Eight years ago, as Barack Obama woke up the day after he was elected president of the United States, he faced housing and economic challenges of a magnitude not seen since the Great Depression. These included a raging foreclosure crisis and deepening recession, plummeting stock market, a contentious $700 billion Troubled Asset Relief Program bailout, and concerns about whether our major financial institutions could survive.
Today, the storm is over and the financial environment is very different. Facing no economic crisis, the new president has much more flexibility regarding the challenges surrounding housing policies that he might want to take on. How will he choose?
The national homeownership rate is at its lowest level in 50 years. Yet, despite recent decades of a bipartisan consensus in the overriding importance of homeownership, this announcement elicited almost no reaction, no calls to arms for new programs or a commitment to reverse this trend.
Instead, the new president faces different, more subtle challenges. Rents have skyrocketed in many communities and rental affordability for lower- and even moderate-income families and seniors has become a real concern. The government has some tools at its disposal — a newly implemented National Housing Trust Fund, pending affordable rental housing Duty-to-Serve requirements for the government-sponsored enterprises, and federal assistance in the form of Housing Choice Voucher Program and public housing assistance. But the federal budget is tight, and the government has limited tools at its disposal. The question is whether the new president will make this a priority, and if so, whether it will turn to government programs, private-sector initiatives or both to address the problem.
A second issue is access to mortgage credit. Irresponsible lending practices of the last decade gave to more conservative underwriting policies and the ability-to-repay rule. Lenders are also exercising more caution in general. The question is whether we have overreacted in the other direction, whether mortgage credit is too restrictive. And if so, is the answer to push the Federal Housing Administration, Fannie Mae and Freddie Mac to do more to meet housing needs? Or will the new administration work to bring in more private-sector lending, by trying to revive the mortgage-backed securities market, or increasing bank mortgage loans?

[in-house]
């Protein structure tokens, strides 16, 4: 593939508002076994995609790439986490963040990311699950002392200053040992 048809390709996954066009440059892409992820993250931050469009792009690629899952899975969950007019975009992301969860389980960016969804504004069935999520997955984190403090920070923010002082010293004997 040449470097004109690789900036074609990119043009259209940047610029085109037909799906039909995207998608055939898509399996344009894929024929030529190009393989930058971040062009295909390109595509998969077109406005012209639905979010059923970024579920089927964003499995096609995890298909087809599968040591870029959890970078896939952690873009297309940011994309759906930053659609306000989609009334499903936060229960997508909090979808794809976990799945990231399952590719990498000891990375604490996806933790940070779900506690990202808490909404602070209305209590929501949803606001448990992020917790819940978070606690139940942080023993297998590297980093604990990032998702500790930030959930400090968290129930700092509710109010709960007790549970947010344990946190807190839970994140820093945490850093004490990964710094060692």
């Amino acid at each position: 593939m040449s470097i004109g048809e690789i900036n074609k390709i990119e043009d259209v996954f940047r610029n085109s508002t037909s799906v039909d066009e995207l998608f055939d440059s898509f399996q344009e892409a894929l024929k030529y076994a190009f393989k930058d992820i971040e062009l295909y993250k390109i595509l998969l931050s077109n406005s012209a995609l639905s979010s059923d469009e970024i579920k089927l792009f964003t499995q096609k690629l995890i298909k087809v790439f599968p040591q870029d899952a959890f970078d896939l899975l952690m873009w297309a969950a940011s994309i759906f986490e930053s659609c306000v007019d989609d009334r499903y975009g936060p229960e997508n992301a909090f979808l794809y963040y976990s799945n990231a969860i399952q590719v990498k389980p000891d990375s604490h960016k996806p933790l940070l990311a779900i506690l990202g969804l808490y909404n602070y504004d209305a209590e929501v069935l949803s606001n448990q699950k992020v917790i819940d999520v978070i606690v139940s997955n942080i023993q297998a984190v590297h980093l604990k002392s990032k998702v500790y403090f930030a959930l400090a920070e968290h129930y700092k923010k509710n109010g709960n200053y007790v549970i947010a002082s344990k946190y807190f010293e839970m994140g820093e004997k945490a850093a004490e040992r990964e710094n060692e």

Federal housing policy issues loom large. Remarkably, it's been more than eight years since the government took the GSEs into conservatorship, with no clear end in sight. It is not clear whether Congress has the stomach to take another crack at reform, given its complexity and ideological divisions. Arguably, this will become a reality in the next several years only if the new administration makes reform a priority and makes a commitment to see it through.
Divisions also exist when looking at the Federal Housing Administration. Some believe that as a major source of mortgage loans for first-time homebuyers and minorities, particularly for otherwise qualified lower FICO score and low-down-payment borrowers, the FHA should be doing more, whether by cutting premiums and/or focusing more on helping the still-significant number of distressed borrowers with loan modifications. Others believe that the FHA is standing in the way of private-sector lenders coming back into the market, and would like to see the FHA return to more historical levels of market share.
Finally, the most contentious partisan issue going into the next administration and the next Congress likely is what will happen with the Consumer Financial Protection Bureau. The mortgage industry has been at a standoff for six years, with one side arguing that CFPB rules and supervision are stifling mortgage lending and other credit, and those on the other side strongly defending and resisting changes to the Dodd-Frank Act and the CFPB.
The recent ruling on PHH v. CFPB by the U.S. Court of Appeals has raised some questions about the structure of the CFPB and we can expect the bureau's governance structure to be a continuing battle within Congress. The new administration will have to decide whether to wade into this battle — and if it does, whether it wants to take a side in the debate.
As Thanksgiving approaches, we can all give thanks we don't have the crises we faced the last time a new administration took office. But the preceding discussion shows that there is no lack of issues and choices with regard to housing policies. To be sure, there are a host of other domestic and other foreign policy challenges. So the real question is: Where does housing rank on the list of priorities being drawn up as a new administration takes power? We will soon find out.
Scott Olson is executive director of the Community Home Lenders Association and former Democratic housing dolicy director, House Financial Services Committee.